You may recall my interview with Jennifer Masters, creator of this show and co-founder of Masters of Choreography, the Australian company behind Beats on Pointe.

Georgia-Mae Rutland and Brodie Chesher in Beats on Pointe
Georgia-Mae Rutland and Brodie Chesher in Beats on Pointe

Now it is time to enjoy the full show, a fusion of ballet, street dance and hip hop, with thirteen talented and versatile dancers. As someone who enjoys all forms of dance, I can appreciate traditional work en pointe just as much as breakdancing and movement to the accompaniment of beatboxing.

This show does take a bit of time to lower the lights and get going, with a dance contest opener which reminded me of the gym hall sequence in West Side Story, as two opposing factions circle each other in competition.

Phillip Egan in Beats on Pointe
Phillip Egan in Beats on Pointe

Soon, though, ballerinas become street dancers, acrobats pirouette, and everything loosens up into a joyous celebration of music (whether Chaka Khan, the Jackson 5, Wham, Eminem, Bruno Mars or other pulsating tracks which melt into each other) and movement.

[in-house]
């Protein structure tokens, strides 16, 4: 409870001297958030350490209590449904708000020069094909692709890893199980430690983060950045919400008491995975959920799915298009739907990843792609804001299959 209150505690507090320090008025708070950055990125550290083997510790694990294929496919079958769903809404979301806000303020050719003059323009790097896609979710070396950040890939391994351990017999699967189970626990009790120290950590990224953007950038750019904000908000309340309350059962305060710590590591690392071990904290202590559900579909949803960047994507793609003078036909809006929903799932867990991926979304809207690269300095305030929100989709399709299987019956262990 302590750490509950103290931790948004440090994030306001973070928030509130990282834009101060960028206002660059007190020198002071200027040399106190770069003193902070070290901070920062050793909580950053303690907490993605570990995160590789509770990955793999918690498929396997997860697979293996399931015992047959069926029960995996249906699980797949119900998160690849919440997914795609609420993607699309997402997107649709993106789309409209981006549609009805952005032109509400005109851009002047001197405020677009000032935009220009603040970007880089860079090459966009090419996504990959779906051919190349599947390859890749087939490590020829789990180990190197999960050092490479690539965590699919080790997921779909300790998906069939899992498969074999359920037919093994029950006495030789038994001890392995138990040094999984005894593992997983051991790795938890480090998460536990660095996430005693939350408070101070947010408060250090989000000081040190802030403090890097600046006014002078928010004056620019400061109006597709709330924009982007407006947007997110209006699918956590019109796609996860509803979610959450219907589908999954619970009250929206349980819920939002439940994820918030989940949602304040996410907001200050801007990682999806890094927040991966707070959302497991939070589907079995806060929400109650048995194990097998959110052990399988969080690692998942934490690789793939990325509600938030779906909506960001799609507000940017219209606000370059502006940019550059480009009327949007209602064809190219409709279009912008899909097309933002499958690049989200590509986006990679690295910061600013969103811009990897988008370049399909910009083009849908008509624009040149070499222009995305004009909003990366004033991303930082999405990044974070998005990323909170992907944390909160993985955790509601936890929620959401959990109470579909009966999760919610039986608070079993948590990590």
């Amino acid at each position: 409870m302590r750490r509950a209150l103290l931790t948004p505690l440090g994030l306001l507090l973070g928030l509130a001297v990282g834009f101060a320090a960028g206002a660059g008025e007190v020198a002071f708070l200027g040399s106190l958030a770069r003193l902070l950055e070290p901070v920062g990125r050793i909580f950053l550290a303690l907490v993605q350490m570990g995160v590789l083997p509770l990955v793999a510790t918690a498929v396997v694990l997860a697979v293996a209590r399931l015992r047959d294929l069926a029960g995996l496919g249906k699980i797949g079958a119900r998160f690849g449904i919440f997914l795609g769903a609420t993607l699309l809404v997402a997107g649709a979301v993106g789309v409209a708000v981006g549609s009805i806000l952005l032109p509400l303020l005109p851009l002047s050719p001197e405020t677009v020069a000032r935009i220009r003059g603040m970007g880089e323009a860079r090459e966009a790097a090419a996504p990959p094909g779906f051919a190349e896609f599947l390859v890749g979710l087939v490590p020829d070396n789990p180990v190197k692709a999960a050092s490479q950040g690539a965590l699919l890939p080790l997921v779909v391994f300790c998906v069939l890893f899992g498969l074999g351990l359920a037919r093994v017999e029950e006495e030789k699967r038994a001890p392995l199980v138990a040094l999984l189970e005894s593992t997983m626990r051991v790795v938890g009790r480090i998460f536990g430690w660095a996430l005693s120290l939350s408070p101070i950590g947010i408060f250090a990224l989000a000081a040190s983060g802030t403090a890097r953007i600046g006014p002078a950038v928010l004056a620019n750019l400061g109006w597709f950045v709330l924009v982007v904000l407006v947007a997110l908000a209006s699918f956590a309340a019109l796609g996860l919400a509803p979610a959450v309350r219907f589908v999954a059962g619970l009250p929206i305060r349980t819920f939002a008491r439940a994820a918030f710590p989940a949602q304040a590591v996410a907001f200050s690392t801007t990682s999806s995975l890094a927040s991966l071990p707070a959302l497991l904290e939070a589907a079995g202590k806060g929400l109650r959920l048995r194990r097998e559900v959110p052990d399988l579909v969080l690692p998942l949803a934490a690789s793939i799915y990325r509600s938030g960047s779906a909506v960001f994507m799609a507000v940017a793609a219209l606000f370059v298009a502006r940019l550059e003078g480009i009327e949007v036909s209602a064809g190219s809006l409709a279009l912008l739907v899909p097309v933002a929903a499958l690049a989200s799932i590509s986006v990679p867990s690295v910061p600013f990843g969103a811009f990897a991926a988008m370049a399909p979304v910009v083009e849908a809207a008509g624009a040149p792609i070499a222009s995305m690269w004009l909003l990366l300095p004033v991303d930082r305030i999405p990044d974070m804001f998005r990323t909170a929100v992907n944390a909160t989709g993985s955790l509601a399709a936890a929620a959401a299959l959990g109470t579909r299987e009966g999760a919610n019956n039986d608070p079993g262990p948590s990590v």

All the cast are energetic, gifted and dedicated dancers, from Danny Williams’s exuberant tumbling to the grace of Rebecca Selkirk, from the impish posturing of Brodie Chesher to the wiry athleticism of Taylor Diamond-Lord. Musicianship and rhythm is on display, too.

The company of Beats on Pointe
The company of Beats on Pointe

You’ll see lit-up costumes (so many changes of costumes, I lost count), inventive use of props, flashes of humour, head spins, torches, moments of beauty where the limits of what the human body can do is on display, and a fantastic soundtrack.

I spent the entire evening with a smile on my face, in the company of a show which sets out to entertain and does it beautifully, encouraging its audience to clap, shout, scream and engage.

The show continues at the Peacock Theatre until the 16 June, then tours. Photo credits Heidi Victoria.

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